In early June 2000, I received an email from a gentleman by the name of Bryan Morgan of Chepstow, South Wales, with some exciting, never before seen information on a topic that often comes up for discussion among DeLorean fans.
It has often been reported that after the demise of the DeLorean Motor Company in 1982, the stamping dies that were used to manufacture the stainless steel body panels for the DeLorean car were dumped into the ocean by the British Government because they wished to keep anyone from re-creating the company. This is one of those tales that have been often repeated, without any proof of fact.
I recall someone (I thought it was Robert Lamrock but I can't find the post) writing on the DeLorean Mailing List some time ago that the dies were actually sold as scrap and used to anchor fish nets. At the time it was interesting, but kind of "just another theory". Well - - out of the blue comes some new evidence.
In an interesting set of coincidences, it turns out that the ship being used to put the dies into Ard's Bay in northern Ireland was of special interest to a group of people in Wales.
I am working with Bryan to obtain more information and higher quality scans or originals of the photos. Keep watching the DeLorean Mailing List for any more information as it becomes available.
Dave Swingle, 6/11/00
Here is the first email that I received:
... I am Project Administrator for a busy team which is restoring a vintage car ferry. She was the main link between England and Wales until the Severn River was bridged in 1966, when she became redundant and was sold to an Irish company. We found her last year and towed her back to Wales for full restoration - which is well under way.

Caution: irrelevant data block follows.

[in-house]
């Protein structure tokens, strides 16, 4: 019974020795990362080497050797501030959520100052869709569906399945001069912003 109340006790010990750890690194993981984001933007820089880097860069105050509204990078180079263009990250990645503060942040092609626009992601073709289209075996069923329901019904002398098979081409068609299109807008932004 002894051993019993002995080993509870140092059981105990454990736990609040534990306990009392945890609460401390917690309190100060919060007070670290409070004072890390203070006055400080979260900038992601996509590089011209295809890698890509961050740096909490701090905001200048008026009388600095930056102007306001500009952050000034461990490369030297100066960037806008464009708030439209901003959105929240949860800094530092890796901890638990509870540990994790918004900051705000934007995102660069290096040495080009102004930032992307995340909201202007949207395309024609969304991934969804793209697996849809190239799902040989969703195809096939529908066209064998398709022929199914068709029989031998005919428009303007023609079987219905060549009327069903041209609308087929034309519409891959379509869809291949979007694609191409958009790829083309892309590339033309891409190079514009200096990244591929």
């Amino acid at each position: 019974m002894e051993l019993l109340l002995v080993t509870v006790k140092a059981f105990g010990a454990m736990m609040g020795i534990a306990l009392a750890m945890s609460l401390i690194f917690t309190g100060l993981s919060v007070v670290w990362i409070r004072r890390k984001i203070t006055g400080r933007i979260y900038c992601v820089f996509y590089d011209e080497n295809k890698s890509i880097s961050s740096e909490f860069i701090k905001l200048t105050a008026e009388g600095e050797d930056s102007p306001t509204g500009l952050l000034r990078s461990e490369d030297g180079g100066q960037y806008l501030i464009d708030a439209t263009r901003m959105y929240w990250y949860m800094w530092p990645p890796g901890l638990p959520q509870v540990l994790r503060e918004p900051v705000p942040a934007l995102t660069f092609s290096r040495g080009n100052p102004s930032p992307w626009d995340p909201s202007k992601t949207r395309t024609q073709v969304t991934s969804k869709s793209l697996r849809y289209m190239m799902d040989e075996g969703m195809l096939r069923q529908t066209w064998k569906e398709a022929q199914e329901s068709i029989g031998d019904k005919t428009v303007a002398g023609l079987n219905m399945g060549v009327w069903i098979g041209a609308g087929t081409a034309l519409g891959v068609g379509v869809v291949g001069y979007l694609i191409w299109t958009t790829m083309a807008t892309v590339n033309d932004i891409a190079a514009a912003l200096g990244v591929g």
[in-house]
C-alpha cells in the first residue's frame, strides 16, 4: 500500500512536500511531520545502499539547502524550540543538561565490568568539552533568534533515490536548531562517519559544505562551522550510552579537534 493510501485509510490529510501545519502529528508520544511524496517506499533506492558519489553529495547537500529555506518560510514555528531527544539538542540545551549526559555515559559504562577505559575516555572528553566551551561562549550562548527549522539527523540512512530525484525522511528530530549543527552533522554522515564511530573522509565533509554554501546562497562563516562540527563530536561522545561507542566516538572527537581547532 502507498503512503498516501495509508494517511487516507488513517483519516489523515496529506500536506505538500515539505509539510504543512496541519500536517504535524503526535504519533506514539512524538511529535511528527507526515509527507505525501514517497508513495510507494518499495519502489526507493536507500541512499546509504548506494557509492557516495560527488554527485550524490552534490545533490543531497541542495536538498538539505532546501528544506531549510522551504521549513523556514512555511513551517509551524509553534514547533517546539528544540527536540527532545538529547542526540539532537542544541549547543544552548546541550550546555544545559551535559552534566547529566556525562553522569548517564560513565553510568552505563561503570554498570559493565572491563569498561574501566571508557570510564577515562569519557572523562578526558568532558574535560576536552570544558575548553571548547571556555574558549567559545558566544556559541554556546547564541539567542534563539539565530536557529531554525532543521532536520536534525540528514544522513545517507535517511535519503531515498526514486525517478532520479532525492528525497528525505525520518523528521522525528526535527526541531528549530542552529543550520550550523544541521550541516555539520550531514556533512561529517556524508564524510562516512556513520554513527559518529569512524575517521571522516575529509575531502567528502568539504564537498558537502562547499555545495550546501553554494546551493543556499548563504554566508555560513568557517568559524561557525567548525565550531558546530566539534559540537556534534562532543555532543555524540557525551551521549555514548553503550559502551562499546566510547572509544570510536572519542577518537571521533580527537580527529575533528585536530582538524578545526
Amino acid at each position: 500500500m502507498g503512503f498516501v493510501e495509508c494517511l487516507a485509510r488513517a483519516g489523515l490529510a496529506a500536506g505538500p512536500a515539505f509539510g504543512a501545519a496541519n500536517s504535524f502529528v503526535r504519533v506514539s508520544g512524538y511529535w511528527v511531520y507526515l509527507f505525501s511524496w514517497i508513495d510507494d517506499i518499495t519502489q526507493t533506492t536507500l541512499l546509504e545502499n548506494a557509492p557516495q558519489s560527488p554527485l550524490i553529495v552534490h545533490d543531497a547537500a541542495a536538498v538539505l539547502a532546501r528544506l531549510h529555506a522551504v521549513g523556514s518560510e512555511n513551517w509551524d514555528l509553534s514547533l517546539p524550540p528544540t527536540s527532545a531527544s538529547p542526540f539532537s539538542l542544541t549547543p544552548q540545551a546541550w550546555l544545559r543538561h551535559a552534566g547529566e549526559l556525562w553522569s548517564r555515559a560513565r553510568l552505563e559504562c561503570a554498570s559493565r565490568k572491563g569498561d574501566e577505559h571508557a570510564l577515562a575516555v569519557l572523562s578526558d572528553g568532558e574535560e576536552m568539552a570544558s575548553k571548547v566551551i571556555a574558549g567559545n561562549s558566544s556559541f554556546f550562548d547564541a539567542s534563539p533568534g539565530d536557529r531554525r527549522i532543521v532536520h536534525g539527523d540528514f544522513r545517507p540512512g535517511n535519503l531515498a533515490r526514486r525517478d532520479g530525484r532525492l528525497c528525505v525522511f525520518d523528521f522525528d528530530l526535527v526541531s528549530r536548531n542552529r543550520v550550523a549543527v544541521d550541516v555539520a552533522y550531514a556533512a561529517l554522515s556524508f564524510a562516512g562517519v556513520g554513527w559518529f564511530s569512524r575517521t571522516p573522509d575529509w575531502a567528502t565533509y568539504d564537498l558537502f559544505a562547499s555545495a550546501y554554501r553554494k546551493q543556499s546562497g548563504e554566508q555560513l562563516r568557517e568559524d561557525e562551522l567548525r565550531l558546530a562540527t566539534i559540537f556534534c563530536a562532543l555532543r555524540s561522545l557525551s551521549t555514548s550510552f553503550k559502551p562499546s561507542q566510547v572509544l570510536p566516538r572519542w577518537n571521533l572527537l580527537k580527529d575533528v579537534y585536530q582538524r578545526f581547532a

So what has this to do with deLorean? Well, last week we received a packet of photographs from her skipper in Ireland in 1984, Capt. O'Donnell, which show the Severn Princess at work in Ards Bay, Connemara, dropping heavy steel anchors overboard to be used to secure the nets that form the boundaries of a fish farm in Ards Bay.
The "anchors" were in fact the deLorean body part press moulds from the Northern Ireland factory. The pictures may well be of interest to deLorean enthusiasts (if they're anything like antique car ferry enthusiasts) and I can mail copies on request. They will eventually feature importantly in our website at http://www.severnprincess.co.uk
I attach one of the pictures of the moulds being loaded at Kilkieran Harbour in 1984.
Hope this is of interest.
I was certainly interested! In the above photo, you can clearly see the outline of the gullwing door stamping die (green arrow). One interesting thing to me is that the dies were originally utilized in Germany where the stainless was stamped into body parts, yet here they are in Northern Ireland being put in the ocean as anchors. Note also the buoys fastened to heavy ropes, in turn fastened to the dies themselves.
You'll notice that Bryan assumed that the dies had come from the factory in Northern Ireland. In this sort of arrangement, the dies are usually the property of the company commissioning their use (in the case DeLorean Motor Company). Apparently when the company went into receivership the dies were shipped all the way back to Northern Ireland, where they then came to be sold off when the company was folded.
Bryan and I corresponded a few more times, and he sent on more information and photos. He also got some more detailed information from the Ship's Captain.
Take me to part 2:
Home | Back
Issues | Downloadable
Files | Links
DeLorean FAQ | Clubs and Events | DeLorean Mailing List FAQ
Copyright © 2000 DMC-News
The legal fine print.
Comments, criticisms, questions: webmaster(AT)dmcnews.com
Member of the LinkExchange